Article: Nice quotes about similarity to lunar surface.


Well, of course, when testing the equipment for use on the Moon, you'd want something as near similar as possible.

BUT, no matter how hard you try, the color will never match:

Station 1 boulder prior to sampling (AS17-134-20394)



posted on Jul, 28 2009 @ 06:28 PM
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reply to post by weedwhacker
 


OK, I see your point. I also found this photo which for me makes a case for expanse of terrain and negates use of front screen projection. (At least exclusively.)

www.hq.nasa.gov...

This photo is one of the widest I've found including LM. However, I am currently comparing it to LRO view of A15 and finding no common match points of reference.

Hey I'm a human pendulum. Regards...KK



posted on Jul, 28 2009 @ 06:40 PM
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reply to post by kinda kurious
 


This "soundstage" is much, much bigger...




This one's better:



[edit on 28 July 2009 by weedwhacker]



posted on Jul, 28 2009 @ 08:50 PM
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Originally posted by weedwhacker
Well, of course, when testing the equipment for use on the Moon, you'd want something as near similar as possible.


Why certainly (Check out the gold bling...rims and tires and a big subwoofer.)

But of course (Hello....OnStar?...I think I'm lost.)

Indubitably (Man, we gotta get Fluffy off canned and switch to dry.)







[edit on 28-7-2009 by kinda kurious]



posted on Jul, 28 2009 @ 10:46 PM
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So what do you guys make of this tower shape I discovered on the 25th, not far from the Apollo 15 landing site?

TOWER



posted on Jul, 29 2009 @ 03:25 AM
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Originally posted by SpaceJockey
So what do you guys make of this tower shape I discovered on the 25th, not far from the Apollo 15 landing site?

TOWER


Your using google moon resolution is lower than the LRO pics
is it visible on them?



posted on Jul, 29 2009 @ 06:56 AM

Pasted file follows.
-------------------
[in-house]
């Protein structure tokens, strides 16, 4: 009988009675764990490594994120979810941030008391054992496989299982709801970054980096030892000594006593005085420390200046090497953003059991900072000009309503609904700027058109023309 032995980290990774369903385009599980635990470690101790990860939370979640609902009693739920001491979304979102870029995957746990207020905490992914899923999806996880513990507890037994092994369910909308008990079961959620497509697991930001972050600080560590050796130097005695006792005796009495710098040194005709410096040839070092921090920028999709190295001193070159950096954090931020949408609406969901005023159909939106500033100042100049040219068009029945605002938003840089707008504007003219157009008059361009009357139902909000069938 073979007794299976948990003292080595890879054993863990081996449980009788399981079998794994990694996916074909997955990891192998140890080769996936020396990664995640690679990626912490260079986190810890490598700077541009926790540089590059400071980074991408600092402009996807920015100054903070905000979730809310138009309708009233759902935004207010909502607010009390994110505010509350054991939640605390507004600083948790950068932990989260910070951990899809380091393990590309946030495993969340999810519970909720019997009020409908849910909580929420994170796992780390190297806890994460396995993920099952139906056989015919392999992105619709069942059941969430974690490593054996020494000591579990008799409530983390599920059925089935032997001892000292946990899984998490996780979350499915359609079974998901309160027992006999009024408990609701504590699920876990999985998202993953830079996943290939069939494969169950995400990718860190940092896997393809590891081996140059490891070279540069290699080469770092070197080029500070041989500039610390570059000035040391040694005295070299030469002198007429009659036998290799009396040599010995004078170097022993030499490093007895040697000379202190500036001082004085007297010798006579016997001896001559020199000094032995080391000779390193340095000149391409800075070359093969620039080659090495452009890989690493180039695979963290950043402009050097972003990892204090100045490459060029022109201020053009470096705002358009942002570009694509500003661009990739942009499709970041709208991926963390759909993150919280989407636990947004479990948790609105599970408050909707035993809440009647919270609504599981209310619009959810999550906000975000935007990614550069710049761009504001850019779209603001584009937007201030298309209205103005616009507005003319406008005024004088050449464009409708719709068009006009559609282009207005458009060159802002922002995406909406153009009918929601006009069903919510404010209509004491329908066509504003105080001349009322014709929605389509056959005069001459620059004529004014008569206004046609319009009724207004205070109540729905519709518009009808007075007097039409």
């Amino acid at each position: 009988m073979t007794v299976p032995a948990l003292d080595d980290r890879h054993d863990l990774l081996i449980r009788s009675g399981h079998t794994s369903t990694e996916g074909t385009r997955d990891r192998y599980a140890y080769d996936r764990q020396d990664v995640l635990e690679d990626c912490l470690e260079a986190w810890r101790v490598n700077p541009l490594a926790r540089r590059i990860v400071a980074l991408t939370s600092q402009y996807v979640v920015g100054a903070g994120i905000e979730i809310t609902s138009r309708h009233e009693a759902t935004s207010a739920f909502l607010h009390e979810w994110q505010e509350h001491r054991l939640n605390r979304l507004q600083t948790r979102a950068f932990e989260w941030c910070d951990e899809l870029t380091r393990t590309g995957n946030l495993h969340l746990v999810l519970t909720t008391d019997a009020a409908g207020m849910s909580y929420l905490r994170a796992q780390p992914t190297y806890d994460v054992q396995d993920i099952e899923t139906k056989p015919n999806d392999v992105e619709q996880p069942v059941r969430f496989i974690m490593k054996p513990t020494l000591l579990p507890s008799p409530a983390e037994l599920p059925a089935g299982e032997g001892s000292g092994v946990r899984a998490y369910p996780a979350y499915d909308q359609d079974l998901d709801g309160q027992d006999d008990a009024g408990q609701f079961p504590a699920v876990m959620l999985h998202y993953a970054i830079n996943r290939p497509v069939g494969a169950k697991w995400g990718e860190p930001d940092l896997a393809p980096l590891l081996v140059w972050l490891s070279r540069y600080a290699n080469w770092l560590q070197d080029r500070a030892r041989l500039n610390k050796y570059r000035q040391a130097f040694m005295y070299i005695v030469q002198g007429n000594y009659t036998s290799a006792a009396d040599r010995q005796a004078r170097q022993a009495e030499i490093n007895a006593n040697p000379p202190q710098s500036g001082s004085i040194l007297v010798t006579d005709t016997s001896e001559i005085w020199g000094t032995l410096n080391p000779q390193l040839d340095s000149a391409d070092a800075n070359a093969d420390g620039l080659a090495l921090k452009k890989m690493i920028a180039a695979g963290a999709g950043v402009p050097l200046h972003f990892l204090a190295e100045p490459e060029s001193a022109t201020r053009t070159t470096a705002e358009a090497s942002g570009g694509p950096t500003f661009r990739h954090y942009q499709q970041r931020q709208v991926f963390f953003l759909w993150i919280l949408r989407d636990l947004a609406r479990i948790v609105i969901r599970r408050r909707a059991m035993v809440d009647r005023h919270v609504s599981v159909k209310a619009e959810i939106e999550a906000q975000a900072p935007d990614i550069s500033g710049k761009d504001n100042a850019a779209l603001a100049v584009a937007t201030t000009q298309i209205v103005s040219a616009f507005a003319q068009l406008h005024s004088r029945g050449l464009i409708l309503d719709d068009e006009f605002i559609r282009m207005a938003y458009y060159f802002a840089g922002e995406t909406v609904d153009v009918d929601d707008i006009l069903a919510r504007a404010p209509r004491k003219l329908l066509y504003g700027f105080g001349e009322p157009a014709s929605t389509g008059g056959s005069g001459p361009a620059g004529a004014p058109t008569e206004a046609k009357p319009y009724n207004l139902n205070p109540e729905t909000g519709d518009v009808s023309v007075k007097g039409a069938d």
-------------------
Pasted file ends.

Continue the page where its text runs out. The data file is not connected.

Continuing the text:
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reply to post by SpaceJockey
 


Is it visible from LRO imagery?

A15 Landing site: www.nasa.gov...

Image from here:
www.nasa.gov...

[edit on 29-7-2009 by kinda kurious]



posted on Jul, 29 2009 @ 07:53 AM
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reply to post by SpaceJockey
 


It does not look like a tower, we can only see a dark area that can be just that, a darker area of the ground. I will try to find it in a better photo.

To those that asked, no, that area is not visible in the LRO photo, it's just west of Rima Hadley (in fact, the white area is the beginning of the slope of Rima Hadley, that dark "object" is on the rim).



posted on Jul, 29 2009 @ 09:38 AM
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reply to post by ArMaP
 


Thanks ArMap, I am hoping for................



[edit on 29-7-2009 by kinda kurious]



posted on Jul, 30 2009 @ 06:06 PM
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reply to post by SpaceJockey
 


All higher definition photos that I could find of that area do not have that dark spot.

As it looks like dust on the photo and it does not show on the other photos I think that's really dust (or some small particle) on the photo.

Photo from Lunar Orbiter 5, LO5_105_med


Photo AS15-96-13011 from Apollo 15 (click for full size)


Photo AS15-87-11720 from Apollo 15 (click for full size)